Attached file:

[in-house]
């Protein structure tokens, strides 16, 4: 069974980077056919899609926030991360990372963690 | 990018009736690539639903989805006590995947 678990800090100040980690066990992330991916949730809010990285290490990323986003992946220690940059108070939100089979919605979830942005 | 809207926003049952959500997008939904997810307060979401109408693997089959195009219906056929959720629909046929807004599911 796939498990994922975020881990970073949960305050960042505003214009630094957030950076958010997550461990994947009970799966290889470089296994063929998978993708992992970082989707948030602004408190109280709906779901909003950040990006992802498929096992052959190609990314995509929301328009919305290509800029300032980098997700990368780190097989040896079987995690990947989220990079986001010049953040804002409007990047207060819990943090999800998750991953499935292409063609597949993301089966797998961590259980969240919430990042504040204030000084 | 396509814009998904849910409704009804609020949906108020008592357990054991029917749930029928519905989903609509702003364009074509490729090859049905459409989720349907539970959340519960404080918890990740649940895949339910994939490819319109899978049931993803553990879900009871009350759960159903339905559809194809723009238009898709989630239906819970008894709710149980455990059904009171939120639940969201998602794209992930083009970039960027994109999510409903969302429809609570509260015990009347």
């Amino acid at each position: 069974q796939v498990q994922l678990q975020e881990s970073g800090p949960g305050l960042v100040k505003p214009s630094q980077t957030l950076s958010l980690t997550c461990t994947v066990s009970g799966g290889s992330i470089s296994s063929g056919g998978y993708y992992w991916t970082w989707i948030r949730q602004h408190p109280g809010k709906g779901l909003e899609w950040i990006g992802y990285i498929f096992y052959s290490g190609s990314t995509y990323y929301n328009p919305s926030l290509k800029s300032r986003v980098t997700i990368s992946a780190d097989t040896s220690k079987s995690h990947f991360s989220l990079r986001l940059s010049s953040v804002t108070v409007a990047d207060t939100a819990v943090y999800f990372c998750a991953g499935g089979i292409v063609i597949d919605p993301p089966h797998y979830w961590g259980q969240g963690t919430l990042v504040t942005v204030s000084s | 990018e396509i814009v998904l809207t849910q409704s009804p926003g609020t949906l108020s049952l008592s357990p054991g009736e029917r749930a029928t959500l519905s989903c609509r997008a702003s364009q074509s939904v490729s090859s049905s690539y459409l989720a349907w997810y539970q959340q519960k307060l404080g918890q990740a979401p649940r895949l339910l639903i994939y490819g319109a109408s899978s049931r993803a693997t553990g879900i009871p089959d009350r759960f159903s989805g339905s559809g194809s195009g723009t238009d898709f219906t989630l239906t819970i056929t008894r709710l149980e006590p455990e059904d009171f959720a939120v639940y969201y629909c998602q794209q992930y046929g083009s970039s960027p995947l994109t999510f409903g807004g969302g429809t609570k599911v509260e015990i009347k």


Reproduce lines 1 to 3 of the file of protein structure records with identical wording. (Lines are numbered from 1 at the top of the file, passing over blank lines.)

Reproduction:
[in-house]
């Protein structure tokens, strides 16, 4: 069974980077056919899609926030991360990372963690 | 990018009736690539639903989805006590995947 678990800090100040980690066990992330991916949730809010990285290490990323986003992946220690940059108070939100089979919605979830942005 | 809207926003049952959500997008939904997810307060979401109408693997089959195009219906056929959720629909046929807004599911 796939498990994922975020881990970073949960305050960042505003214009630094957030950076958010997550461990994947009970799966290889470089296994063929998978993708992992970082989707948030602004408190109280709906779901909003950040990006992802498929096992052959190609990314995509929301328009919305290509800029300032980098997700990368780190097989040896079987995690990947989220990079986001010049953040804002409007990047207060819990943090999800998750991953499935292409063609597949993301089966797998961590259980969240919430990042504040204030000084 | 396509814009998904849910409704009804609020949906108020008592357990054991029917749930029928519905989903609509702003364009074509490729090859049905459409989720349907539970959340519960404080918890990740649940895949339910994939490819319109899978049931993803553990879900009871009350759960159903339905559809194809723009238009898709989630239906819970008894709710149980455990059904009171939120639940969201998602794209992930083009970039960027994109999510409903969302429809609570509260015990009347």
């Amino acid at each position: 069974q796939v498990q994922l678990q975020e881990s970073g800090p949960g305050l960042v100040k505003p214009s630094q980077t957030l950076s958010l980690t997550c461990t994947v066990s009970g799966g290889s992330i470089s296994s063929g056919g998978y993708y992992w991916t970082w989707i948030r949730q602004h408190p109280g809010k709906g779901l909003e899609w950040i990006g992802y990285i498929f096992y052959s290490g190609s990314t995509y990323y929301n328009p919305s926030l290509k800029s300032r986003v980098t997700i990368s992946a780190d097989t040896s220690k079987s995690h990947f991360s989220l990079r986001l940059s010049s953040v804002t108070v409007a990047d207060t939100a819990v943090y999800f990372c998750a991953g499935g089979i292409v063609i597949d919605p993301p089966h797998y979830w961590g259980q969240g963690t919430l990042v504040t942005v204030s000084s | 990018e396509i814009v998904l809207t849910q409704s009804p926003g609020t949906l108020s049952l008592s357990p054991g009736e029917r749930a029928t959500l519905s989903c609509r997008a702003s364009q074509s939904v490729s090859s049905s690539y459409l989720a349907w997810y539970q959340q519960k307060l404080g918890q990740a979401p649940r895949l339910l639903i994939y490819g319109a109408s899978s049931r993803a693997t553990g879900i009871p089959d009350r759960f159903s989805g339905s559809g194809s195009g723009t238009d898709f219906t989630l239906t819970i056929t008894r709710l149980e006590p455990e059904d009171f959720a939120v639940y969201y629909c998602q794209q992930y046929g083009s970039s960027p995947l994109t999510f409903g807004g969302g429809t609570k599911v509260e015990i009347k």